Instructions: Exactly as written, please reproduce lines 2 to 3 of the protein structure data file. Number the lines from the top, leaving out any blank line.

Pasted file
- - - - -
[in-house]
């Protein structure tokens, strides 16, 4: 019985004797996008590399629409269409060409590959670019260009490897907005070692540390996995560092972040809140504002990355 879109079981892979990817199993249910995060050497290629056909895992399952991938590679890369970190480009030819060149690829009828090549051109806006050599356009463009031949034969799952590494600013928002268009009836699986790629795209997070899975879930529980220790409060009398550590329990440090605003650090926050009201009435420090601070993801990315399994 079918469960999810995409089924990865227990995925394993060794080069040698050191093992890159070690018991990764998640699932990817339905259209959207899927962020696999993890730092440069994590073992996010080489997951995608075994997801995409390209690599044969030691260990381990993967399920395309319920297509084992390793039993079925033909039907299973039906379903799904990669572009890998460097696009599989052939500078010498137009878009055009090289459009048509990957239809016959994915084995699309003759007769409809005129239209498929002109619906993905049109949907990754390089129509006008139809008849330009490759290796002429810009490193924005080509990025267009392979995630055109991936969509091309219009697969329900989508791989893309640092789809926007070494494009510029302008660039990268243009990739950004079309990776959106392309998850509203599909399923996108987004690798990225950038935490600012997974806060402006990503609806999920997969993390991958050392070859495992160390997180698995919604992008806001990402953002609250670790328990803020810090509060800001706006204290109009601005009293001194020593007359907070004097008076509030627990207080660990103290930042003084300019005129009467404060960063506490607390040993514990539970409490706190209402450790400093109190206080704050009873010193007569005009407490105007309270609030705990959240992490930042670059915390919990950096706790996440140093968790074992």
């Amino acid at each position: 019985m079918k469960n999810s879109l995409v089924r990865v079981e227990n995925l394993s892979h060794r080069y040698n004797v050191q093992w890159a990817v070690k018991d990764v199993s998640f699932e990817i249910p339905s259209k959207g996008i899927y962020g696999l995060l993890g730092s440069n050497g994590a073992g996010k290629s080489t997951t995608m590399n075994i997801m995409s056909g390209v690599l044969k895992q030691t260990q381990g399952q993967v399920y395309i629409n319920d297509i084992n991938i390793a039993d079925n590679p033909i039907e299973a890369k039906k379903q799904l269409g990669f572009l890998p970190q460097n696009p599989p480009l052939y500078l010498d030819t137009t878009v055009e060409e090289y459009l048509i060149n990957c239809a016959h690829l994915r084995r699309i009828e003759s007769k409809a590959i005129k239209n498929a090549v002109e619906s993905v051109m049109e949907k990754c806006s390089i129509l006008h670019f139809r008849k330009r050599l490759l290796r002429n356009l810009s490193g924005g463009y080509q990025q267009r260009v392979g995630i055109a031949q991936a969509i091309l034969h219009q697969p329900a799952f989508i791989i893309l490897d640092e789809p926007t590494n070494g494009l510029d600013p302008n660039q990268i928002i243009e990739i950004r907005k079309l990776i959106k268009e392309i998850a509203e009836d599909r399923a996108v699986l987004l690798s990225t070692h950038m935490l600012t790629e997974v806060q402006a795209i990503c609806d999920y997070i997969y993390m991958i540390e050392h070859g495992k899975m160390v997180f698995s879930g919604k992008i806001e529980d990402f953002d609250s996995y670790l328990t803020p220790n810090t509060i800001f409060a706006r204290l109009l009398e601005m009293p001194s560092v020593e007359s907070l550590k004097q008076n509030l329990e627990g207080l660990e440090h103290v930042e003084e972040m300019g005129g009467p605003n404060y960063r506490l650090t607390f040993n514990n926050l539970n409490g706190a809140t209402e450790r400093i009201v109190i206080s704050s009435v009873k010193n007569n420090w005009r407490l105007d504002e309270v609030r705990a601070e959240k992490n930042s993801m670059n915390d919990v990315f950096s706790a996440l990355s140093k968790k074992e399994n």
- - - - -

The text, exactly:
């Protein structure tokens, strides 16, 4: 019985004797996008590399629409269409060409590959670019260009490897907005070692540390996995560092972040809140504002990355 879109079981892979990817199993249910995060050497290629056909895992399952991938590679890369970190480009030819060149690829009828090549051109806006050599356009463009031949034969799952590494600013928002268009009836699986790629795209997070899975879930529980220790409060009398550590329990440090605003650090926050009201009435420090601070993801990315399994 079918469960999810995409089924990865227990995925394993060794080069040698050191093992890159070690018991990764998640699932990817339905259209959207899927962020696999993890730092440069994590073992996010080489997951995608075994997801995409390209690599044969030691260990381990993967399920395309319920297509084992390793039993079925033909039907299973039906379903799904990669572009890998460097696009599989052939500078010498137009878009055009090289459009048509990957239809016959994915084995699309003759007769409809005129239209498929002109619906993905049109949907990754390089129509006008139809008849330009490759290796002429810009490193924005080509990025267009392979995630055109991936969509091309219009697969329900989508791989893309640092789809926007070494494009510029302008660039990268243009990739950004079309990776959106392309998850509203599909399923996108987004690798990225950038935490600012997974806060402006990503609806999920997969993390991958050392070859495992160390997180698995919604992008806001990402953002609250670790328990803020810090509060800001706006204290109009601005009293001194020593007359907070004097008076509030627990207080660990103290930042003084300019005129009467404060960063506490607390040993514990539970409490706190209402450790400093109190206080704050009873010193007569005009407490105007309270609030705990959240992490930042670059915390919990950096706790996440140093968790074992």
């Amino acid at each position: 019985m079918k469960n999810s879109l995409v089924r990865v079981e227990n995925l394993s892979h060794r080069y040698n004797v050191q093992w890159a990817v070690k018991d990764v199993s998640f699932e990817i249910p339905s259209k959207g996008i899927y962020g696999l995060l993890g730092s440069n050497g994590a073992g996010k290629s080489t997951t995608m590399n075994i997801m995409s056909g390209v690599l044969k895992q030691t260990q381990g399952q993967v399920y395309i629409n319920d297509i084992n991938i390793a039993d079925n590679p033909i039907e299973a890369k039906k379903q799904l269409g990669f572009l890998p970190q460097n696009p599989p480009l052939y500078l010498d030819t137009t878009v055009e060409e090289y459009l048509i060149n990957c239809a016959h690829l994915r084995r699309i009828e003759s007769k409809a590959i005129k239209n498929a090549v002109e619906s993905v051109m049109e949907k990754c806006s390089i129509l006008h670019f139809r008849k330009r050599l490759l290796r002429n356009l810009s490193g924005g463009y080509q990025q267009r260009v392979g995630i055109a031949q991936a969509i091309l034969h219009q697969p329900a799952f989508i791989i893309l490897d640092e789809p926007t590494n070494g494009l510029d600013p302008n660039q990268i928002i243009e990739i950004r907005k079309l990776i959106k268009e392309i998850a509203e009836d599909r399923a996108v699986l987004l690798s990225t070692h950038m935490l600012t790629e997974v806060q402006a795209i990503c609806d999920y997070i997969y993390m991958i540390e050392h070859g495992k899975m160390v997180f698995s879930g919604k992008i806001e529980d990402f953002d609250s996995y670790l328990t803020p220790n810090t509060i800001f409060a706006r204290l109009l009398e601005m009293p001194s560092v020593e007359s907070l550590k004097q008076n509030l329990e627990g207080l660990e440090h103290v930042e003084e972040m300019g005129g009467p605003n404060y960063r506490l650090t607390f040993n514990n926050l539970n409490g706190a809140t209402e450790r400093i009201v109190i206080s704050s009435v009873k010193n007569n420090w005009r407490l105007d504002e309270v609030r705990a601070e959240k992490n930042s993801m670059n915390d919990v990315f950096s706790a996440l990355s140093k968790k074992e399994n």